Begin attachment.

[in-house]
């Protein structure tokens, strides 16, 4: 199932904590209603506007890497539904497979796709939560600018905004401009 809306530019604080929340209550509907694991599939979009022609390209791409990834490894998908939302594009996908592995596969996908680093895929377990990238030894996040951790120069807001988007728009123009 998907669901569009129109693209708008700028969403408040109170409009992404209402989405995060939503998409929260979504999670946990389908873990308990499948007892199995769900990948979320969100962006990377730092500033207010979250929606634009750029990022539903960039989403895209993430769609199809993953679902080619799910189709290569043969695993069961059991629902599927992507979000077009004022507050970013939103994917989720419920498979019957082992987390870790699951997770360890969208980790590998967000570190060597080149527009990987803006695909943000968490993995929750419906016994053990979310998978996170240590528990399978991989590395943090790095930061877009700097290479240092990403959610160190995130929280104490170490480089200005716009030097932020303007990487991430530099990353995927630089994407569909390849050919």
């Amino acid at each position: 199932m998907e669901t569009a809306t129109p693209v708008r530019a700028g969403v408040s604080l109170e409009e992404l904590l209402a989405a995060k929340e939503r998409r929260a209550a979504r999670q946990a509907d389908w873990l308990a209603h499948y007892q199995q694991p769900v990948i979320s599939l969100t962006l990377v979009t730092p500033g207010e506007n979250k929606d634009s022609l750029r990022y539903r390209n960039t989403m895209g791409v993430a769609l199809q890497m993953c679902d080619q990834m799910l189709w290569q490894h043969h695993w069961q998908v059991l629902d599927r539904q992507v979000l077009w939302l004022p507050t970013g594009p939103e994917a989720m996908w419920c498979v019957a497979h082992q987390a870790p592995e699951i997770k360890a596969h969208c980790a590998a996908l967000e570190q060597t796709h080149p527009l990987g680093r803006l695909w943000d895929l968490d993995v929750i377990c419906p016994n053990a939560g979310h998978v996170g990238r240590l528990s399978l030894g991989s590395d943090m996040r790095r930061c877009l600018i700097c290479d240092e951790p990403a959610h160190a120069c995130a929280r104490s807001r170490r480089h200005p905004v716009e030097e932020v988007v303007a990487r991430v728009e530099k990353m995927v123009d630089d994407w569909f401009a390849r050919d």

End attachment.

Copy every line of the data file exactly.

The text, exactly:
[in-house]
């Protein structure tokens, strides 16, 4: 199932904590209603506007890497539904497979796709939560600018905004401009 809306530019604080929340209550509907694991599939979009022609390209791409990834490894998908939302594009996908592995596969996908680093895929377990990238030894996040951790120069807001988007728009123009 998907669901569009129109693209708008700028969403408040109170409009992404209402989405995060939503998409929260979504999670946990389908873990308990499948007892199995769900990948979320969100962006990377730092500033207010979250929606634009750029990022539903960039989403895209993430769609199809993953679902080619799910189709290569043969695993069961059991629902599927992507979000077009004022507050970013939103994917989720419920498979019957082992987390870790699951997770360890969208980790590998967000570190060597080149527009990987803006695909943000968490993995929750419906016994053990979310998978996170240590528990399978991989590395943090790095930061877009700097290479240092990403959610160190995130929280104490170490480089200005716009030097932020303007990487991430530099990353995927630089994407569909390849050919």
């Amino acid at each position: 199932m998907e669901t569009a809306t129109p693209v708008r530019a700028g969403v408040s604080l109170e409009e992404l904590l209402a989405a995060k929340e939503r998409r929260a209550a979504r999670q946990a509907d389908w873990l308990a209603h499948y007892q199995q694991p769900v990948i979320s599939l969100t962006l990377v979009t730092p500033g207010e506007n979250k929606d634009s022609l750029r990022y539903r390209n960039t989403m895209g791409v993430a769609l199809q890497m993953c679902d080619q990834m799910l189709w290569q490894h043969h695993w069961q998908v059991l629902d599927r539904q992507v979000l077009w939302l004022p507050t970013g594009p939103e994917a989720m996908w419920c498979v019957a497979h082992q987390a870790p592995e699951i997770k360890a596969h969208c980790a590998a996908l967000e570190q060597t796709h080149p527009l990987g680093r803006l695909w943000d895929l968490d993995v929750i377990c419906p016994n053990a939560g979310h998978v996170g990238r240590l528990s399978l030894g991989s590395d943090m996040r790095r930061c877009l600018i700097c290479d240092e951790p990403a959610h160190a120069c995130a929280r104490s807001r170490r480089h200005p905004v716009e030097e932020v988007v303007a990487r991430v728009e530099k990353m995927v123009d630089d994407w569909f401009a390849r050919d």